Transylmania (2009)

TransylmaniaReviewed by The Foywonder

Starring Oren Skoog, Patrick Cavanaugh, James DeBello, Jennifer Lyons, Paul H. Kim, Irena A. Hoffman, Musetta Vander

Directed by David & Scott Hillenbrand

Upon first viewing the trailer for Transylmania, I found myself nonplussed by the very notion that such a film was actually going to get a theatrical release. Online I learned that it was intended to be the third installment in the direct-to-DVD Dorm Daze college sex comedy franchise and has been sitting on a shelf for about two years. Again, begging the question, why was this getting a theatrical release? The answer it would appear comes down to someone desperately hoping the vampire angle would be enough to sucker the Twilight audience into wanting to see this unholy melding of Transylvania 6-5000 and every lousy sophomoric T&A comedy from the 80’s, directed with clueless aplomb and written by two guys whose rapier wit should be restricted to posting R-rated “Gilligan’s Island” fan fiction on the net.

I went into Transylmania with the lowest of expectations and quickly came to realize I had not set the bar nearly low enough. I have always said the two worst kinds of bad movies are unfunny comedies and films that are boring; Transylmania pulls off the dreaded double whammy. The first time I felt compelled to check my watch to see how much longer it had to go, I was mortified to realize that only fifteen minutes had transpired; sitting there stone-faced as irritating people engaged in one flat joke after another, I would have sworn at least twice that amount of time had passed.

The only mild amusement I experienced for ninety-six godforsaken minutes of my life I’ll never get back stemmed from an error on the theater’s part; they were showing the film in the wrong ratio, causing the picture to look slightly stretched out. Every female on the screen had the same body type as Fiona from Shrek. One actress I could tell was a skinny blonde with nice legs, but coming down the stairs in a micro mini with the projection as off as it was, her long legs looked like a pair of giant cankles that went all the way up to her hips. I also helped pass the time by playing “spot the boom mic”. Not sure if this was also due to the aspect ration being out of whack or simply directorial incompetence, but the boom mic got more screen time than most of the supporting actors.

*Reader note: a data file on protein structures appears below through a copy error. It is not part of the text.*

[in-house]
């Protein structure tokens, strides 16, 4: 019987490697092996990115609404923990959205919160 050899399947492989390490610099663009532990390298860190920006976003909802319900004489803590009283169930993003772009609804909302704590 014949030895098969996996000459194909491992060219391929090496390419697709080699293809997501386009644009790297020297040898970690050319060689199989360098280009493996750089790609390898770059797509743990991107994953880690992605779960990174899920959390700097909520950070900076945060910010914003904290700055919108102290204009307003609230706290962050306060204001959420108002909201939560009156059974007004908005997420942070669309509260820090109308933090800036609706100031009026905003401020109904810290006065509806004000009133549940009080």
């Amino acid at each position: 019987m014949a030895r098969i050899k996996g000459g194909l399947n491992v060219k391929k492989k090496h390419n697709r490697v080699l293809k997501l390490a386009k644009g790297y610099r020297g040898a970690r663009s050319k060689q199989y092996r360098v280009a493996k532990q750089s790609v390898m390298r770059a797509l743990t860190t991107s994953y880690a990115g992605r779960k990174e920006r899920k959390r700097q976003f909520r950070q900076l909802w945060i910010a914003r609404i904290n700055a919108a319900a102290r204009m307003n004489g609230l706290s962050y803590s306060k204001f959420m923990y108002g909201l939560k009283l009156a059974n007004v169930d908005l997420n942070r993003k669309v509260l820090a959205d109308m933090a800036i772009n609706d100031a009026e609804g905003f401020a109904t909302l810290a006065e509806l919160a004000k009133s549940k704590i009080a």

TransylmaniaWhen a movie is this grueling, you struggle to find something, anything, to speak about in a positive light. The best I can come up with here is Musetta Vander as a bumbling, black leather clad, vampire-hunting professor. Vander tries to make the most out of her insipidly scripted role, and a scene she has at the very end was the first and only time I ever came close to laughing during the entire ordeal.

What little constitutes a narrative revolves around a college doofus named Rusty. (He struck me as being Steve Zahn’s unfunny kid brother. Oh, and Crispin Glover called; he wants his haircut back). Rusty has talked several of his dimwit friends into transferring for a semester over to a Romanian university (once a vampire’s castle) so that he can finally hook up with his hot Romanian Internet girlfriend. Rusty just happens to be a dead ringer for the castle’s former vampiric proprietor, Radu. Radu just happens to have picked now to return in order to free his evil dead love’s soul trapped inside a music box. Mistaken identity antics follow. Or in the case of the airhead blonde that gets possessed by the spirit of Radu’s girlfriend whenever the music box is opened, dual identity shtick occurs. Somewhere in heaven Sherwood Schwartz receives another royalty check.

The performers have all been left to wither and die on the vine because their annoying characters have only been given one personality trait: ditzy blonde, potheads, prudish and hard partying twin sisters, wimp, hunchback hotty, guy who thinks he’s a real stud but constantly hits on trannies, and so on. That writers Patrick Casey and Worm Miller give us a megalomaniacal midget mad scientist in a robotic ghost costume kidnapping women to create a new Frankenstein body for his hunchback daughter and still fail to come up with a single funny thing for him to say or do is symptomatic of how their script fails to capitalize on any of the fantastical elements provided by the Transylvanian setting. Don’t even get me started on the lameness of the vampire humor.

Okay, just one example of the lameness.